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Preventing Child Abuse

Did you know?

In 2014-15, 1 in 35 children received child protection services, with 73% being repeat clients (AIHW 2016)
Aboriginal and Torres Strait Islander children are 7 times as likely as non-Indigenous children to be receiving child protection services.
Emotional abuse and neglect were the most common primary and co-occurring types of substantiated abuse and neglect. 
During 2014-15, there were 12,948 foster carer households and 18,401 relative/kinship carer households with a placement.

 

Imagine a society afflicted by a scourge which struck down a quarter of its daughters and up to one in eight of its sons. Imagine also that this plague, while not immediately fatal, lurked in the bodies and minds of these young children for decades, making them up to sixteen times more likely to experience its disastrous long-term effects. Finally, imagine the nature of these effects: life-threatening starvation, suicide, persistent nightmares, drug and alcohol abuse and a whole host of intractable psychiatric disorders requiring life-long treatment.

What should that society's response be?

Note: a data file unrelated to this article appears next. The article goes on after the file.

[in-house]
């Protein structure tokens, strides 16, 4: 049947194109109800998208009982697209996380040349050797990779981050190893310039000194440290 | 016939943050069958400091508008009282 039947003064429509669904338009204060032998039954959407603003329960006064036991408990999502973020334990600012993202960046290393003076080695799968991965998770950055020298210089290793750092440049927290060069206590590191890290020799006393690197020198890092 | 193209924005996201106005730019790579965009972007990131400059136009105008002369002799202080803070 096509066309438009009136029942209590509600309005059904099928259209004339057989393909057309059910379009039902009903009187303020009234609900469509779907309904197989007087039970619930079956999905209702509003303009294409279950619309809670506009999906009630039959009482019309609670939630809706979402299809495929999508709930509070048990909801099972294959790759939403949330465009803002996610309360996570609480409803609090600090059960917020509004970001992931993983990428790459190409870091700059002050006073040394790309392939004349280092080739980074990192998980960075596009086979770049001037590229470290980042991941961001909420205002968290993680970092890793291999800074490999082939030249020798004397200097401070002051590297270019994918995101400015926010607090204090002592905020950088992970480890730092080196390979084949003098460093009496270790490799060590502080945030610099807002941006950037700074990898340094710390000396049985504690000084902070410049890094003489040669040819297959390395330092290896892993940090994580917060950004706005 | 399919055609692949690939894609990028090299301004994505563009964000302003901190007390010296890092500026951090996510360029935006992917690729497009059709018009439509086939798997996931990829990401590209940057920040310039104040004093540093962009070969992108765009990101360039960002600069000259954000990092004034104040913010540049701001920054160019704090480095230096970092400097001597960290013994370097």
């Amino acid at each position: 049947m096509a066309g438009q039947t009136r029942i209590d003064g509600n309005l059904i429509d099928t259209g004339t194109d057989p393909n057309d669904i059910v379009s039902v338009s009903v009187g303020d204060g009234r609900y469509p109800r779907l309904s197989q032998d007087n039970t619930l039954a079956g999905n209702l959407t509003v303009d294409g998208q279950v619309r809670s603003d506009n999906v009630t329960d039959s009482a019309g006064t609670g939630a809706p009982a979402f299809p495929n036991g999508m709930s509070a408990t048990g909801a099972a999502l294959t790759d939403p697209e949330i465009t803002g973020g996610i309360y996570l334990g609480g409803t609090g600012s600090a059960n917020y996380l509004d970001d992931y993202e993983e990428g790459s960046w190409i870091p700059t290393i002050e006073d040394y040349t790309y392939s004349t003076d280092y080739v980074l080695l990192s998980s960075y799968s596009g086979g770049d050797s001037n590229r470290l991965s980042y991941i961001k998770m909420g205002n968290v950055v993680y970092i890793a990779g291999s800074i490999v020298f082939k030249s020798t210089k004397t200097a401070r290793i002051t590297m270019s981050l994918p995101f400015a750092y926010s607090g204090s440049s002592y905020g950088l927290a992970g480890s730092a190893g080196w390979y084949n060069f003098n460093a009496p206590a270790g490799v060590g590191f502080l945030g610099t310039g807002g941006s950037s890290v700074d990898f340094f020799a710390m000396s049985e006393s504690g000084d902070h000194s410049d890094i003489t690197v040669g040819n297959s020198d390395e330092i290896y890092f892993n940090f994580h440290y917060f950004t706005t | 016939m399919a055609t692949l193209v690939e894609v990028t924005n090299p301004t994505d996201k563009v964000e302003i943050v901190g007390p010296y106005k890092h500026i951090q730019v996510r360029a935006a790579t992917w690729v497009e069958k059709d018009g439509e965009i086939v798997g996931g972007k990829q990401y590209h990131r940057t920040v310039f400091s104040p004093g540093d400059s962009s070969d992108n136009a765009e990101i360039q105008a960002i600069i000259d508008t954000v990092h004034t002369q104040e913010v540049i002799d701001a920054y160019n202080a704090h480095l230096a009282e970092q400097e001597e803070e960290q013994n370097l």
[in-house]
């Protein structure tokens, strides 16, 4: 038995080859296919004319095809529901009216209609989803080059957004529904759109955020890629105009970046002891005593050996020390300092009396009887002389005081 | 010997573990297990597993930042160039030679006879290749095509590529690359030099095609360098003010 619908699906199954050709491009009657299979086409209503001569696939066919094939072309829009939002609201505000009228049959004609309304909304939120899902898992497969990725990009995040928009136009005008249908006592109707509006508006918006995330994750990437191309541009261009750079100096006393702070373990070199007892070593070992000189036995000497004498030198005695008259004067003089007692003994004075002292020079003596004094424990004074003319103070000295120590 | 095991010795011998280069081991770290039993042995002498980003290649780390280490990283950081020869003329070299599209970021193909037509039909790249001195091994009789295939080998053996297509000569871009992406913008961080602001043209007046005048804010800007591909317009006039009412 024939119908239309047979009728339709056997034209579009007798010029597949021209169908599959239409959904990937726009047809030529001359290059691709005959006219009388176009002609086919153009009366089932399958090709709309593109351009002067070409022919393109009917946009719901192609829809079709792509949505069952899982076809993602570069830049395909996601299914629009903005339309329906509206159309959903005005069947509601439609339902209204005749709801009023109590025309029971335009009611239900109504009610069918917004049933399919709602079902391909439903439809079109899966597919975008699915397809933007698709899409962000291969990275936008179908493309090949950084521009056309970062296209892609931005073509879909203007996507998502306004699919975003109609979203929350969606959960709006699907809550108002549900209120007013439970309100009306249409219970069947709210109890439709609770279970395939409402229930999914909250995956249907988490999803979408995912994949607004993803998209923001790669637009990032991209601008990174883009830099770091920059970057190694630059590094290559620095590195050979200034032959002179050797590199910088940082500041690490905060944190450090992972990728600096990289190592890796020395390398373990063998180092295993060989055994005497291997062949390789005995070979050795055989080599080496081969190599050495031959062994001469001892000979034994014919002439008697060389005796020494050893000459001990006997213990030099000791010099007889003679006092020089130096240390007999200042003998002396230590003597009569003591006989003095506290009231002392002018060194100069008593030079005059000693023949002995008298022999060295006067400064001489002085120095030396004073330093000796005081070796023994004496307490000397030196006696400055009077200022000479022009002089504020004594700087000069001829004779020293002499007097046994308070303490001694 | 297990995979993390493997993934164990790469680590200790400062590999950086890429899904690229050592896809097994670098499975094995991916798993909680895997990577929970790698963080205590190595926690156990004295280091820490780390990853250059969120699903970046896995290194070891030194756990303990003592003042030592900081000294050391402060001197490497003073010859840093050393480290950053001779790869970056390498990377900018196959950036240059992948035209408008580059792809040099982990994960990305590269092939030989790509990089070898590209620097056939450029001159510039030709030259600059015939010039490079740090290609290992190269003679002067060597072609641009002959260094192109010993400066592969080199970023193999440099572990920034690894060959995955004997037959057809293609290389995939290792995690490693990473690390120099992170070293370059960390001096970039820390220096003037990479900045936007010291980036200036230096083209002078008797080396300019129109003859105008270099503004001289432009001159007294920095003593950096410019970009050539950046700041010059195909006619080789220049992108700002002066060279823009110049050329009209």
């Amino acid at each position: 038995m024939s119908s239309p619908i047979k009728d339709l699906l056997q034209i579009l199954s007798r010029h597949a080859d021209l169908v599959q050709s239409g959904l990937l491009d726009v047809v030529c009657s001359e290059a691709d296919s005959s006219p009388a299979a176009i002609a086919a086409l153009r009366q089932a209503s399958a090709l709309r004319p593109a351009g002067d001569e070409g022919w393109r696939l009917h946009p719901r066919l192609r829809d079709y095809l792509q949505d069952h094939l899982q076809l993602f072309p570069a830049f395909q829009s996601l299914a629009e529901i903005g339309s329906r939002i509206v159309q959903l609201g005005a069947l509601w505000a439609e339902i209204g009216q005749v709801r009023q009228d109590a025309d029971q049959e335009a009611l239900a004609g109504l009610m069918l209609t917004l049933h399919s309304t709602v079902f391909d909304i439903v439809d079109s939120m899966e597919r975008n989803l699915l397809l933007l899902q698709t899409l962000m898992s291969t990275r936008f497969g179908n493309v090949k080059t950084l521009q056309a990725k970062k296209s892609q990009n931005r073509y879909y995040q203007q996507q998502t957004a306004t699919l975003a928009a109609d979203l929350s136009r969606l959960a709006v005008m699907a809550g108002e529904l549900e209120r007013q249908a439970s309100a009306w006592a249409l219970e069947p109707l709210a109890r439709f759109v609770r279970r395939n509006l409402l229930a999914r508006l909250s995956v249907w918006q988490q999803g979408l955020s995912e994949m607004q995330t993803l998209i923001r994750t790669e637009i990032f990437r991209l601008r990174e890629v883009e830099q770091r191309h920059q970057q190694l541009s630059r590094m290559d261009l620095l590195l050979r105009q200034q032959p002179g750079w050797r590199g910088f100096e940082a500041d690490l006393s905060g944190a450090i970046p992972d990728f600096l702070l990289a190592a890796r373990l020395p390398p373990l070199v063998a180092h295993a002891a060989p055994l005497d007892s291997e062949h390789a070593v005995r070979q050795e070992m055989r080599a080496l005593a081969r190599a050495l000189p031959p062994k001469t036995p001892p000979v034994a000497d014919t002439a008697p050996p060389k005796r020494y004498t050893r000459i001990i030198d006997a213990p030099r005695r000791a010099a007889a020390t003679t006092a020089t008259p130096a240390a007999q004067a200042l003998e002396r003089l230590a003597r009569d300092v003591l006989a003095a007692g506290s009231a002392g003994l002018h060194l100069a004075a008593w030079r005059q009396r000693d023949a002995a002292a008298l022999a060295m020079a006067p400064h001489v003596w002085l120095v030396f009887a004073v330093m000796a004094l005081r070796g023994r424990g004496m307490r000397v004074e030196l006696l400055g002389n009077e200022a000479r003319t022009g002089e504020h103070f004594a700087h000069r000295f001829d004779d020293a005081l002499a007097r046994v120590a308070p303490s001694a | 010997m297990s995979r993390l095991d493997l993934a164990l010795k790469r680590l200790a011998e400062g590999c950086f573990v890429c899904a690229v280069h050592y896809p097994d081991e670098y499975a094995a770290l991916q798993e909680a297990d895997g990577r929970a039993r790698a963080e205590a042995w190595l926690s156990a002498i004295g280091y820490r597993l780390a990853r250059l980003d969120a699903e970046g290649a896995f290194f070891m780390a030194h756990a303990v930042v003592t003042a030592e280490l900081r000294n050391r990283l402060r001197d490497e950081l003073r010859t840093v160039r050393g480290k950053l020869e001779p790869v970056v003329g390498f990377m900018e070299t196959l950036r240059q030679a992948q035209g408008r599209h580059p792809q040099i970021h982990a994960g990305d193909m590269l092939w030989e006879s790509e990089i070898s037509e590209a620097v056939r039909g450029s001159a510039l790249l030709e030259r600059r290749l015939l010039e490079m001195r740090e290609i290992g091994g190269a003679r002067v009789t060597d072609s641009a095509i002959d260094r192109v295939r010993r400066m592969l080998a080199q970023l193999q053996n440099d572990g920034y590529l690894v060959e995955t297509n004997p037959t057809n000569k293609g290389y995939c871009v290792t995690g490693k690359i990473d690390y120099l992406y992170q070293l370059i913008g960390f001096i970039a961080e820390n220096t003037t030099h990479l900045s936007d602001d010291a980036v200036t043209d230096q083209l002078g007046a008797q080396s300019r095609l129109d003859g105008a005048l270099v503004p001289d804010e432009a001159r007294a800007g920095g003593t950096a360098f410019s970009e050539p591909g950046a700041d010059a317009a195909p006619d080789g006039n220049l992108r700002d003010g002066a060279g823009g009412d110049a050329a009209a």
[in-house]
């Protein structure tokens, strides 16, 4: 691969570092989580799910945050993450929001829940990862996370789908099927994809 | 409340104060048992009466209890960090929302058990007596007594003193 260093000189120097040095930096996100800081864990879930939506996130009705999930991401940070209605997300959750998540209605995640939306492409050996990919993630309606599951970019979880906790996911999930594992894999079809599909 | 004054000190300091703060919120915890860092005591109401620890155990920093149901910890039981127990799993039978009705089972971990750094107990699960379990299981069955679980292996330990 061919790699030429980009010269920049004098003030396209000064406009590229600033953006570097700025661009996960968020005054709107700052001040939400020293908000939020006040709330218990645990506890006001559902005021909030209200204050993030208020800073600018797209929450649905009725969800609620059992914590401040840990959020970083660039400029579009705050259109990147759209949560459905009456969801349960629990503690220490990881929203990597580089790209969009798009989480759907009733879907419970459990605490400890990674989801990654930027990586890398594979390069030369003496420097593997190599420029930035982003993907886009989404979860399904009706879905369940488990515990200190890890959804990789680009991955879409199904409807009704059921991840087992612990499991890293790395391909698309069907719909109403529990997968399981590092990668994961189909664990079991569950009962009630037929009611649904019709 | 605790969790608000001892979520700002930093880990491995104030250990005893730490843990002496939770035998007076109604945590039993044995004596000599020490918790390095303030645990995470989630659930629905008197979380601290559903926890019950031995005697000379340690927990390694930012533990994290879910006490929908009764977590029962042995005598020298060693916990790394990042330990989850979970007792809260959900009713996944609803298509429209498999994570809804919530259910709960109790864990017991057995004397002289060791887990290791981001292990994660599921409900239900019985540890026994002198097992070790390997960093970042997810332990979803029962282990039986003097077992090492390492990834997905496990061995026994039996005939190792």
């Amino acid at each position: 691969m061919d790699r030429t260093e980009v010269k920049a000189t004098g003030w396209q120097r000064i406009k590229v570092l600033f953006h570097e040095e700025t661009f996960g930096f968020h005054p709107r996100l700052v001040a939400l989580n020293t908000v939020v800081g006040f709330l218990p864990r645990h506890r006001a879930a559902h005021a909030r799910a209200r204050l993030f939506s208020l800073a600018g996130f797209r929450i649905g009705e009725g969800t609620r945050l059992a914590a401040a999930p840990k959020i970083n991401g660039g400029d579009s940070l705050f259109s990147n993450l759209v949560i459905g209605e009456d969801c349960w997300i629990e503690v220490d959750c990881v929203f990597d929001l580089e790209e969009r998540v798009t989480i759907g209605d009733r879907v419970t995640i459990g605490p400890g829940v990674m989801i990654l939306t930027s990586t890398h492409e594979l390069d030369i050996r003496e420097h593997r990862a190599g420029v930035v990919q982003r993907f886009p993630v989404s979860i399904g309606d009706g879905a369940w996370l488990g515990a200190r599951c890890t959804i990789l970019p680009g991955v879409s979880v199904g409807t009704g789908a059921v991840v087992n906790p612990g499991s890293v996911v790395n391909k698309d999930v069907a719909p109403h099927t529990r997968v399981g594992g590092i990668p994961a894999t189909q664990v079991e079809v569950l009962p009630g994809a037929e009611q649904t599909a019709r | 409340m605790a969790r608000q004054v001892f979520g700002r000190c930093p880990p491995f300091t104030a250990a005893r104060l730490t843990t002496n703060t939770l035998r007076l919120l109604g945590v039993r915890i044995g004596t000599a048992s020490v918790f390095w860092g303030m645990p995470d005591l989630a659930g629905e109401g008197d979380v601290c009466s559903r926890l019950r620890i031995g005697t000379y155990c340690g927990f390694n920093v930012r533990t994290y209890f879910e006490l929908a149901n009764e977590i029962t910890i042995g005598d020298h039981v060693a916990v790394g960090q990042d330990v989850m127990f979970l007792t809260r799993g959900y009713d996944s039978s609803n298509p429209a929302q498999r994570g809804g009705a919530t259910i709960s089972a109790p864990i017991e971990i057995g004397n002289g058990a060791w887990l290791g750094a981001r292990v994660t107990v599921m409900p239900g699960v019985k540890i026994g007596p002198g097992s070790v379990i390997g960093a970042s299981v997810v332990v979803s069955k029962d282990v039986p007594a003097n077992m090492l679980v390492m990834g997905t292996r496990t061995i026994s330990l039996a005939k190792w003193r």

In Australia, thirty years of child abuse prevention efforts have not reduced the prevalence of childhood trauma and abuse. Investment in primary prevention has been limited, and secondary and tertiary forms of prevention have targeted the poor, implicitly locating the burden of abuse in impoverished and marginalised communities. Public health and health promotion principles have been inconsistently applied to child abuse prevention, and child abuse is often framed as a symptom of family dysfunction and disadvantage, rather then a set of harmful behaviours that need to be identified and changed.

Primary prevention requires simultaneous effort on multiple levels to promote, and sustain, lasting social and behavioural change. We need approaches that accept that child abuse is a widespread and harmful social practice that is reinforced every day by long-standing and problematic cultural beliefs and values.

To view a Resource Sheet prepared by the Australian Institute of Family Studies outlining the different Mandatory Reporting Requirements throughout Australia click here.

If you are concerned that a child is being abused you can speak anonymously with the government authorities in your state or territory using the phone numbers below

ACT: Care and Protection Services, 1300 556 729.

NSW: Child Protection Helpline, 13 21 11.

NT: Child Abuse Prevention Service, 1800 688 009.

Qld: Child Safety Services, 1800 811 810 (business hours) or 1800 177 135 (after hours).

SA: Child Abuse Report Line, 13 14 78. Tas: Child and Family Services Line, 1800 001 219.

Vic: Child Protection Crisis Line, 13 12 78.

WA: Crisis Care, (08) 9325 1111; 1800 199 008 (for callers outside Perth).

Young people can call Kids Helpline on 1800 551 800. NAPCAN lists state services and national helplines. Visit www.napcan.org.au.